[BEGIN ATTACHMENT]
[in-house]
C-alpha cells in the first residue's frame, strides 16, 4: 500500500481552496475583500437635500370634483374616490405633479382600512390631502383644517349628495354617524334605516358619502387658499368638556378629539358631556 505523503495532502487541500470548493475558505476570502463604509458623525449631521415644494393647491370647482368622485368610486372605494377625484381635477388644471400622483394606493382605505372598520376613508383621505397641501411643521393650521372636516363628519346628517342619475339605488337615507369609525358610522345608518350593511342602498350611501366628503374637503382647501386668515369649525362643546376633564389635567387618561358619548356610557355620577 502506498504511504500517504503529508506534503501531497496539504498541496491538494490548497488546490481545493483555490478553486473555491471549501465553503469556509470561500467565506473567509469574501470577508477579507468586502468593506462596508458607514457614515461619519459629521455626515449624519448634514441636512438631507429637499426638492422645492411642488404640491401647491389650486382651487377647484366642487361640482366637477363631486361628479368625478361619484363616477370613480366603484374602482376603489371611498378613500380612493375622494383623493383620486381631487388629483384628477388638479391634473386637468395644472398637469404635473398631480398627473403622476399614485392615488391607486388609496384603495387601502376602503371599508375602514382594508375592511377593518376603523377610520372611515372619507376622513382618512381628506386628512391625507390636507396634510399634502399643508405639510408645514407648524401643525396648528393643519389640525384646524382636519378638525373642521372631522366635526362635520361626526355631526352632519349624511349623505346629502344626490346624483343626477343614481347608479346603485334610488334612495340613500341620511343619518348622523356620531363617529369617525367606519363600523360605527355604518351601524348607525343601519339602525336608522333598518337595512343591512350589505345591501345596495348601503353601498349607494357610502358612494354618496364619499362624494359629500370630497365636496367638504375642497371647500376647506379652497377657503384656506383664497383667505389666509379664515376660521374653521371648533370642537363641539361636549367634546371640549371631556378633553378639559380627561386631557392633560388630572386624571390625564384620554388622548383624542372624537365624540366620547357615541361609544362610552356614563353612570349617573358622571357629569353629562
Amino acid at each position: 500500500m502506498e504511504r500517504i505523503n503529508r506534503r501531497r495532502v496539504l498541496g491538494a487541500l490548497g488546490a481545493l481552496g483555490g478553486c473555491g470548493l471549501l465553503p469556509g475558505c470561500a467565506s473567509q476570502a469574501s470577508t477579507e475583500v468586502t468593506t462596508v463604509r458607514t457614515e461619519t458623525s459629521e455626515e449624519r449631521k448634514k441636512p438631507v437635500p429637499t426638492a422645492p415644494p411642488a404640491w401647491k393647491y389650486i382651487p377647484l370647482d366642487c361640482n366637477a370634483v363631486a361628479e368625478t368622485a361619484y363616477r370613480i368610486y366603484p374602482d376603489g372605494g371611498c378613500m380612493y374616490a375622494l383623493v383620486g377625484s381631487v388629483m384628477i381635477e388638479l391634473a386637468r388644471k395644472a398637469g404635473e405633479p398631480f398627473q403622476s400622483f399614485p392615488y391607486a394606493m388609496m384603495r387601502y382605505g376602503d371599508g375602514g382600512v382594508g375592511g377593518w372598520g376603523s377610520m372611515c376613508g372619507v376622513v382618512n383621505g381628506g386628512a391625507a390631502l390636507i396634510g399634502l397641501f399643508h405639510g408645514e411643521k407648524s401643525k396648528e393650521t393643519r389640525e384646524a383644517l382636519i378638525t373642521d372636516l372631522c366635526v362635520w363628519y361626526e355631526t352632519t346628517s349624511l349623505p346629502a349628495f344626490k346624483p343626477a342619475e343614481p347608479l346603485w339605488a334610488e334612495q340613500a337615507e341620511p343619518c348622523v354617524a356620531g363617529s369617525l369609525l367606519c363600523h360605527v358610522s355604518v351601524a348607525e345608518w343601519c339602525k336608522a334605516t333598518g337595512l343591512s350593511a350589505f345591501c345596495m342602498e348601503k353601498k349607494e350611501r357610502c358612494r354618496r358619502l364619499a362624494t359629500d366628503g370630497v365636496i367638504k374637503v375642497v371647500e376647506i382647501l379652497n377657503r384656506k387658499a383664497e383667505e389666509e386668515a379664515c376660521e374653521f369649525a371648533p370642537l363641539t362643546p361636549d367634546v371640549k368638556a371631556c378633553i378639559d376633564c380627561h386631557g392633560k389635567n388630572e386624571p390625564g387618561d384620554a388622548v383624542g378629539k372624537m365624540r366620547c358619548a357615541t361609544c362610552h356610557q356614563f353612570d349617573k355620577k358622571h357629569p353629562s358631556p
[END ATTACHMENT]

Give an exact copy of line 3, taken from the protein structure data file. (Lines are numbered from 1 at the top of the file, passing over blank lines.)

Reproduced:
Amino acid at each position: 500500500m502506498e504511504r500517504i505523503n503529508r506534503r501531497r495532502v496539504l498541496g491538494a487541500l490548497g488546490a481545493l481552496g483555490g478553486c473555491g470548493l471549501l465553503p469556509g475558505c470561500a467565506s473567509q476570502a469574501s470577508t477579507e475583500v468586502t468593506t462596508v463604509r458607514t457614515e461619519t458623525s459629521e455626515e449624519r449631521k448634514k441636512p438631507v437635500p429637499t426638492a422645492p415644494p411642488a404640491w401647491k393647491y389650486i382651487p377647484l370647482d366642487c361640482n366637477a370634483v363631486a361628479e368625478t368622485a361619484y363616477r370613480i368610486y366603484p374602482d376603489g372605494g371611498c378613500m380612493y374616490a375622494l383623493v383620486g377625484s381631487v388629483m384628477i381635477e388638479l391634473a386637468r388644471k395644472a398637469g404635473e405633479p398631480f398627473q403622476s400622483f399614485p392615488y391607486a394606493m388609496m384603495r387601502y382605505g376602503d371599508g375602514g382600512v382594508g375592511g377593518w372598520g376603523s377610520m372611515c376613508g372619507v376622513v382618512n383621505g381628506g386628512a391625507a390631502l390636507i396634510g399634502l397641501f399643508h405639510g408645514e411643521k407648524s401643525k396648528e393650521t393643519r389640525e384646524a383644517l382636519i378638525t373642521d372636516l372631522c366635526v362635520w363628519y361626526e355631526t352632519t346628517s349624511l349623505p346629502a349628495f344626490k346624483p343626477a342619475e343614481p347608479l346603485w339605488a334610488e334612495q340613500a337615507e341620511p343619518c348622523v354617524a356620531g363617529s369617525l369609525l367606519c363600523h360605527v358610522s355604518v351601524a348607525e345608518w343601519c339602525k336608522a334605516t333598518g337595512l343591512s350593511a350589505f345591501c345596495m342602498e348601503k353601498k349607494e350611501r357610502c358612494r354618496r358619502l364619499a362624494t359629500d366628503g370630497v365636496i367638504k374637503v375642497v371647500e376647506i382647501l379652497n377657503r384656506k387658499a383664497e383667505e389666509e386668515a379664515c376660521e374653521f369649525a371648533p370642537l363641539t362643546p361636549d367634546v371640549k368638556a371631556c378633553i378639559d376633564c380627561h386631557g392633560k389635567n388630572e386624571p390625564g387618561d384620554a388622548v383624542g378629539k372624537m365624540r366620547c358619548a357615541t361609544c362610552h356610557q356614563f353612570d349617573k355620577k358622571h357629569p353629562s358631556p